Octopus, Nevada, April 23, 2012--Hidden away in the wild wastes of Nevada, Octopus Books maintains a world headquarters building taller than a redwood and wider than Rhode Island. When I had the gall to ring the doorbell, armed guards escorted me to the office of the conglomerate's executive offices where I met with Emperor in Chief, Sir John Falstaff.
He stood next to a Hubble-style telescope that was positioned on a tasteful system of girders in front of a window facing east.
"Take a look," he said.
"All I see is grey ants," I said.
"Those are the world's publishers," he said with a tasteful laugh. "Even though I've got the magnification on this thing maxed out, they're hardly visible."
"I'm guessing you don't view them as all-powerful and threatening as the Feds," I said, knowing it was a leading question.
"Mr. Stewart, the policy of Octopus Books is to step on bugs that don't play by our rules and to dole out addictive, but tasteful sugar water for those who play nice. One day soon, we won't need them. Until that day comes, we treat them as necessary pests."
According to informed sources, words like ants, pests and sugar water are never used in Octopus Books press releases. When Falstaff realized what he said, he stuffed a roll of hundred-dollar bills in the swear jar. (The jar is approximately the size of the U.S. Capitol building, though less transparent.)
"Let me put it this way, my board of directors was stunned when the Department of Jokers (DOJ) filed an antitrust suit against the, er, small fry we're watching through this maginficent telescope."
"Who are those red ants?"
"Government lawyers, agents, Senators and other insects the people of this great land of ours have sent to Washington to do whatever it is they do there," said Fallstaff.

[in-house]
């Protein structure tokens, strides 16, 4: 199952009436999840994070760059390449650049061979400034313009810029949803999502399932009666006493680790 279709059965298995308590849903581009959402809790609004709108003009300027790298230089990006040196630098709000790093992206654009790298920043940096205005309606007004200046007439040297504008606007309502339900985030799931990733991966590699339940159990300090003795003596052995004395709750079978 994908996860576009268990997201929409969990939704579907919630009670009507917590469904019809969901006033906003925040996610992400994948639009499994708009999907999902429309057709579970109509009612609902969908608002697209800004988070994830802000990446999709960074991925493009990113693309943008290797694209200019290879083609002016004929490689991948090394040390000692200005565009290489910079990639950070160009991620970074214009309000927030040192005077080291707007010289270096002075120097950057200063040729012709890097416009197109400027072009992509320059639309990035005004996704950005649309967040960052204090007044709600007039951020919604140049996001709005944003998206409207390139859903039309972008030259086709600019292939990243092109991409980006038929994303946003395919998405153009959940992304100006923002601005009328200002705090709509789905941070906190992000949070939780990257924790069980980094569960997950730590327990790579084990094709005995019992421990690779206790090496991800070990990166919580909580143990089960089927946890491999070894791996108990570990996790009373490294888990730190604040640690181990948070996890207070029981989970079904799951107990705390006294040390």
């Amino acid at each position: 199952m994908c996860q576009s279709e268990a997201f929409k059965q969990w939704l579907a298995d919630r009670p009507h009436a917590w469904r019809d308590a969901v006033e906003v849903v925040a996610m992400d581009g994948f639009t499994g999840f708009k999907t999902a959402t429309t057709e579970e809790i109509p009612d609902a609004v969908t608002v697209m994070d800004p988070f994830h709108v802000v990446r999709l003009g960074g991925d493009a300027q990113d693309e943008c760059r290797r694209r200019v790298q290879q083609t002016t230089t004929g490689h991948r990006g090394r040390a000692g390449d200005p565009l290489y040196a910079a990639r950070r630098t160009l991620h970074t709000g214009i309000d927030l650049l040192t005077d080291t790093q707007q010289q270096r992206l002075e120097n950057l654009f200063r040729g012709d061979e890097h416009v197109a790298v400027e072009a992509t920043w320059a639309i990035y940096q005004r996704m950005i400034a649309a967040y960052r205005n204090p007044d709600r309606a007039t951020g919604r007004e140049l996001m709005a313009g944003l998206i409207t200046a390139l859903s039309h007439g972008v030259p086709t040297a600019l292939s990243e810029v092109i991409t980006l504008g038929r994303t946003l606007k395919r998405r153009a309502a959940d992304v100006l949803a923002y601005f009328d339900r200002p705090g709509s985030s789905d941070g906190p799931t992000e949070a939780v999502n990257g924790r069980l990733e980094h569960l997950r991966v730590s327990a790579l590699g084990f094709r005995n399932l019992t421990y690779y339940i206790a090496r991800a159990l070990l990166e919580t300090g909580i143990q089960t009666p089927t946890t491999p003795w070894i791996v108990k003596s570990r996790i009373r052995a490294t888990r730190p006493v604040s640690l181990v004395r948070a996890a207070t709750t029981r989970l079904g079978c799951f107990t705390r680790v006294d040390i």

"I assume you'll be in the courtroom when those red ants assemble and do their level best to prove the grey ants are dangerously close to putting Octopus Books out of business.," I said.
Fallstaff laughed tastefully as he stepped away from the window.
"My people will be there and they will say that Octopus Books is shaking in its boots."
"It's hard to visualize an octopus with boots," I said.
"You've got that right," said Fallstaff. "But, we can hardly say our tentacles are shaking, can we?"
"Probably not. What do you hope to gain from the antitrust suit?"
"A mom and apple pie reputation," he said.
"That's sweet," I said.
"We love eating apples," he said. "Chocolate-covered ants are pretty good, too, and we're thinking that the Feds are going to serve them to us on a silver plate."
"Unless the small-fry publishers win," I reminded him.
"Doesn't matter," he said. "Our Sucker E-readers contain subliminal messages that are tastefully convincing all the unwashed readers of this great land of ours that authors and publishers are obsolete, if not evil."
"Who will write the books of the future, then?"
"Machines," he said. "A few monkeys, perhaps. The Internet is training readers to have the attention span of gnats, so the books of the future will be less complex than today's books."
"More like Tweets?"
"Burps, coughs, snorts, or Tweets--doesn't matter much, really, because the Sucker E-reader is where them money is."
"Interesting," I said.
"Thank you for saying so," said Fallstaff. "Our computer--Prince HAL, we call it--says it's only a matter of time before Octopus Books owns all the words, in all the gin joints, in all the towns."
"A goal fit for a fool or a king," I said. "What Octopus do when that happens?"
"We'll flip a switch on HAL's primary console and the words will vanish. There will be absolute silence throughout the realm."
"As a reporter, I find that disgusting."
"Mr. Stewart, as the DOJ and all the other ants you see falling all over themselves through this telescope have discovered, you're either grinning with us or you're history."
Story filed by Jock Stewart, Special Investigative Reporter